Chasteberry (or also known as vitex) has been recommended for use in mild to moderate complaints, especially in endometriosis, menopause, and PMS symptoms. Because of its activity in stimulating various hormonal actions, vitex has been recommended for a variety of female complaints, such as cervical dysplasia, dysmenorrhea, amenorrhea, menopausal symptoms, endometriosis, and hyperprolactinemia. (21) , (22) , (23) Vitex should not be used with other hormone replacement products unless recommended by your healthcare professional.


Bromelain

Bromelain is used clinically in conditions such as soft tissue inflammation and arthritis, dyspepsia, cervical dysplasia and dysmenorrhea, as well as a digestive aid. (24)

References

  1. Shiu AT. Cervical dysplasia. In: Dambro MR ed. Griffith’s 5-minute Clinical Consult. Philadelphia: Lippincott, Wlliams, & Wilkins; 1999:103.
  2. Munoz N. Bosch FX: Epidemiology of cervical cancer. IARC Sci Publ. 1989;94:9.
  3. Wilkenstein W. Smoking and cervical cancer--current status: A review. Am J Epidemiol. 1990;131:945.
  4. View Abstract: Brinton LA. Epidemiology of cervical cancer—overview. IARC Sci Publ. 1992;119:3.
  5. View Abstract: Schneider A, Shah K. The role of vitamins in the etiology of cervical neoplasia: An Epidemiologic review. Arch Gynecol Obstet. 1989;246:1.
  6. View Abstract: Morris M, Tortolero-Luna G, Malpica A, et al. Cervical intraepithelial neoplasia and cervical cancer. Obstet Gynecol Clin North Am. Jun1996;Vol 23(2):347-410.
  7. Reichman RC. Human Papillomavirus Infections, In: Fauci AS, Braunwald E, Isselbacher KJ, et al, eds. Harrison’s Principles of Internal Medicine, 14th ed. New York: McGraw-Hill; 1998:1099.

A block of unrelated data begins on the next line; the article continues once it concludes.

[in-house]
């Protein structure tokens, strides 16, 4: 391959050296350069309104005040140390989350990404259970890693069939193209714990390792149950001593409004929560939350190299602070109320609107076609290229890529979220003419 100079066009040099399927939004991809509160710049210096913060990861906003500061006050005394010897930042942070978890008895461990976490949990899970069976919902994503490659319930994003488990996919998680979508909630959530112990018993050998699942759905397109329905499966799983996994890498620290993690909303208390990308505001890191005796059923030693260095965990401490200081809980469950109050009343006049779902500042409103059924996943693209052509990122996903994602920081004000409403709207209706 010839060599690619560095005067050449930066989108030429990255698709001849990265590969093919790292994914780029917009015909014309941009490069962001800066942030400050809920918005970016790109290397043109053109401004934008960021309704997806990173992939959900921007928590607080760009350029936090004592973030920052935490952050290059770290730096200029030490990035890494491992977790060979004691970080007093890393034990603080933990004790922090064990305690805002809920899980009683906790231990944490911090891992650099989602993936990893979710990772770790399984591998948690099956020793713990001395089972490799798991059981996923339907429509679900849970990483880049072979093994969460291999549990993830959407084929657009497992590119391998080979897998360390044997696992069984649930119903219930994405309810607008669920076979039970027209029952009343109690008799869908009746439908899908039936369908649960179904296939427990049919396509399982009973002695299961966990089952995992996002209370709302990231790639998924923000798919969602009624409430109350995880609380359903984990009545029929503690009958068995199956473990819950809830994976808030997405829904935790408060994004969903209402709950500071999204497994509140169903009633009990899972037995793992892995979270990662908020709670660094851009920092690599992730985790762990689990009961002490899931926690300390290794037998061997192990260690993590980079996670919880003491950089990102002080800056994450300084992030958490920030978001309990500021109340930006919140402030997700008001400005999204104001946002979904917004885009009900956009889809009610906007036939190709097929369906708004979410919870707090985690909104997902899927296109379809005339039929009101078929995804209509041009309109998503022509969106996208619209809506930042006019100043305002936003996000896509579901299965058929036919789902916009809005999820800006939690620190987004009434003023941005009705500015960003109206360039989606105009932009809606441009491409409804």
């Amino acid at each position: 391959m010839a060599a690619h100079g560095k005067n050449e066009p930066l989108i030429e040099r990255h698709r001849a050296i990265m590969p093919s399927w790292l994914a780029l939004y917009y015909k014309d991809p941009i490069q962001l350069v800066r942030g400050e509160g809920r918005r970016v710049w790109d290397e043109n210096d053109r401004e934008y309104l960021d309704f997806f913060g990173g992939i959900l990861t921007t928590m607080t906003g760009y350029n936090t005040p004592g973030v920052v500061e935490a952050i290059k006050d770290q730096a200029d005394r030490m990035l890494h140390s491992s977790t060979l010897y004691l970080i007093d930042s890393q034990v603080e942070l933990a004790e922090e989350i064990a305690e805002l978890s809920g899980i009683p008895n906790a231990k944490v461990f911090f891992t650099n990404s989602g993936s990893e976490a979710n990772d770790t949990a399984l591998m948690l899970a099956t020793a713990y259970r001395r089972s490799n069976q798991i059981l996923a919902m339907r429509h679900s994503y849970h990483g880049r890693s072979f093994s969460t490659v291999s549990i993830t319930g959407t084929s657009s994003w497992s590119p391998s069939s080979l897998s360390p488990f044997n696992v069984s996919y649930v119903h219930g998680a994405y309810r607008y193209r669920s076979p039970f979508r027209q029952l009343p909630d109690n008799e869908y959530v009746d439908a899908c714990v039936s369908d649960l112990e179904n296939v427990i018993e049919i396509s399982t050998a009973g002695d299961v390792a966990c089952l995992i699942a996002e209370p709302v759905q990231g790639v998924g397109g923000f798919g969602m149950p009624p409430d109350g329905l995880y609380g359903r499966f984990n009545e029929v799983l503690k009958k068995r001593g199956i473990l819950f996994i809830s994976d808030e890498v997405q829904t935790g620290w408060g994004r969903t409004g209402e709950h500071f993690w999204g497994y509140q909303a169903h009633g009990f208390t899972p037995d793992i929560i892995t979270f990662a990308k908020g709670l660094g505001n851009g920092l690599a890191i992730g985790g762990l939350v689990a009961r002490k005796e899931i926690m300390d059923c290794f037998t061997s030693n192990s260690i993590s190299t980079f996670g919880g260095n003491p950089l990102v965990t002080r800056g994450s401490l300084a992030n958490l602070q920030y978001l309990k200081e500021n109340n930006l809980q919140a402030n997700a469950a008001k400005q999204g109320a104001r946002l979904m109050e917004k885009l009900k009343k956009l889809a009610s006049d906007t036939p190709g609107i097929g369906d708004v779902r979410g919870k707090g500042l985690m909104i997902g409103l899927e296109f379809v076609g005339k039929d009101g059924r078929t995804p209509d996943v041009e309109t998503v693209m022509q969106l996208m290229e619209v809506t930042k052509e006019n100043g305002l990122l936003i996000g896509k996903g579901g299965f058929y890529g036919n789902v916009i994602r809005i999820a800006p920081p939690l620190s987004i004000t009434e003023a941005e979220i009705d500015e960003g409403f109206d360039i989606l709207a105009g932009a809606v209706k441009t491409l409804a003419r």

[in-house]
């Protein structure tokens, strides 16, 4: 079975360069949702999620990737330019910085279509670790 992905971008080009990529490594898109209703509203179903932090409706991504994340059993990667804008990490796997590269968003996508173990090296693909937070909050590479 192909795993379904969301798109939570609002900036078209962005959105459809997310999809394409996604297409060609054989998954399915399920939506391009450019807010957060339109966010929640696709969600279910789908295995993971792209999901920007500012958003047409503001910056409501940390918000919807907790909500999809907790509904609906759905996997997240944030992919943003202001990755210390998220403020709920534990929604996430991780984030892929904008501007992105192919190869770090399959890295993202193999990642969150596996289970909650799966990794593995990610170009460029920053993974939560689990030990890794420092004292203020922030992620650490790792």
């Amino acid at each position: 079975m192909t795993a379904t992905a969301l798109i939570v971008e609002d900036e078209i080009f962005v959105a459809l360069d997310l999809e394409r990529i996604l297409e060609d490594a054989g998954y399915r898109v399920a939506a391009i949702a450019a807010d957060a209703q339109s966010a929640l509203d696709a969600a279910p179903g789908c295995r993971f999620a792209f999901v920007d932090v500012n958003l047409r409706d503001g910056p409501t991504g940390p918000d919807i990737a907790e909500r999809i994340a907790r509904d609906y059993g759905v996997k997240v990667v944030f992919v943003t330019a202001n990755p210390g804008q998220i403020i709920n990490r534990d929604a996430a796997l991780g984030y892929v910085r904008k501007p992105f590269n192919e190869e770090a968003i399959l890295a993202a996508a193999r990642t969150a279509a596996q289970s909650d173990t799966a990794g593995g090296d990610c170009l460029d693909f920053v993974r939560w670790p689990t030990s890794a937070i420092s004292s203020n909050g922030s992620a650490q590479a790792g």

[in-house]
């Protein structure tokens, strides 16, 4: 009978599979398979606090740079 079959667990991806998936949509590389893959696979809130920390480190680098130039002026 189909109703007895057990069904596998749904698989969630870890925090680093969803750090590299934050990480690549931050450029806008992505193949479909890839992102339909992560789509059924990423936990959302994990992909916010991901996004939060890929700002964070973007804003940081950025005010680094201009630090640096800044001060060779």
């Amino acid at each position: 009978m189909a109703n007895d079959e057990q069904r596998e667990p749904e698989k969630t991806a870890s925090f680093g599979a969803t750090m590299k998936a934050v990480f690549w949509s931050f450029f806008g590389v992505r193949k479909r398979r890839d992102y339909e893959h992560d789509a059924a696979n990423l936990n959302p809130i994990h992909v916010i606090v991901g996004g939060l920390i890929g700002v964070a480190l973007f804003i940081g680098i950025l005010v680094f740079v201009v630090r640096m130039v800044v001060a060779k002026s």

8. American Cancer Society. Cervical cancer fact sheet. Revised. Feb2000.
  9. View Abstract: Butterworth CE Jr, at al. Folate deficiency and cervical dysplasia. JAMA. Jan1992;267(4):528-33.
  10. View Abstract: Butterworth CE Jr. Effect of folate on cervical cancer. Synergism among risk factors. Ann N Y Acad Sci. Sep1992;669:293-9.
  11. View Abstract: Kwasniewska A, et al. Folate deficiency and cervical intraepithelial neoplasia. Eur J Gynaecol Oncol. 1997;18(6):526-30.
  12. View Abstract: Buckley DI, et al. Dietary micronutrients and cervical dysplasia in southwestern American Indian women. Nutr Cancer. 1992;17(2):179-85.
  13. View Abstract: Butterworth CE Jr. Oral folic acid supplementation for cervical dysplasia: a clinical intervention trial. Am J Obstet Gynecol. Mar1992;166(3):803-9.
  14. View Abstract: Zarcone R, et al. Folic acid and cervix dysplasia. Minerva Ginecol. Oct1996;48(10):397-400.
  15. View Abstract: Wylie-Rosett JA, et al. Influence of vitamin A on cervical dysplasia and carcinoma in situ. Nutr Cancer. 1984;6(1):49-57.
  16. View Abstract: Mackerras D, et al. Randomized double-blind trial of beta-carotene and vitamin C in women with minor cervical abnormalities. Br J Cancer. Mar1999;79(9-10):1448-53.
  17. View Abstract: Wassertheil-Smoller S, et al. Dietary vitamin C and uterine cervical dysplasia. Am J Epidemiol. Nov1981;114(5):714-24.
  18. View Abstract: Liu T. A case control study of nutritional factors and cervical dysplasia. Cancer Epidemiol Biomarkers Prev. Nov1993;2(6):525-30.
  19. View Abstract: Mackerras D, et al. Randomized double-blind trial of beta-carotene and vitamin C in women with minor cervical abnormalities. Br J Cancer. Mar1999;79(9-10):1448-53.
  20. View Abstract: Palan PR, et al. Plasma levels of antioxidant beta-carotene and alpha-tocopherol in uterine cervix dysplasias and cancer. Nutr Cancer. 1991;15(1):13-20.
  21. Hillebrand H. The Treatment of Premenstrual Aphthous Ulcerative Stomatitis with Agnolyt. Z Allgemeinmed. 1964;40(36):1577.
  22. McGibbon D. Premenstrual syndrome. CMAJ. 1989;141(11):1124-25.
  23. View Abstract: Jarry H, et al. In Vitro Prolactin But Not LH and FSH Release Is Inhibited by Compounds in Extracts of Agnus castus: Direct Evidence for a Dopaminergic Principle by the Dopamine Receptor Assay. Exp Clin Endocrinol. 1994;102(6):448-54.
  24. View Abstract: Monograph:Bromelain. Altern Med Rev. Aug1998;3(4):302-5.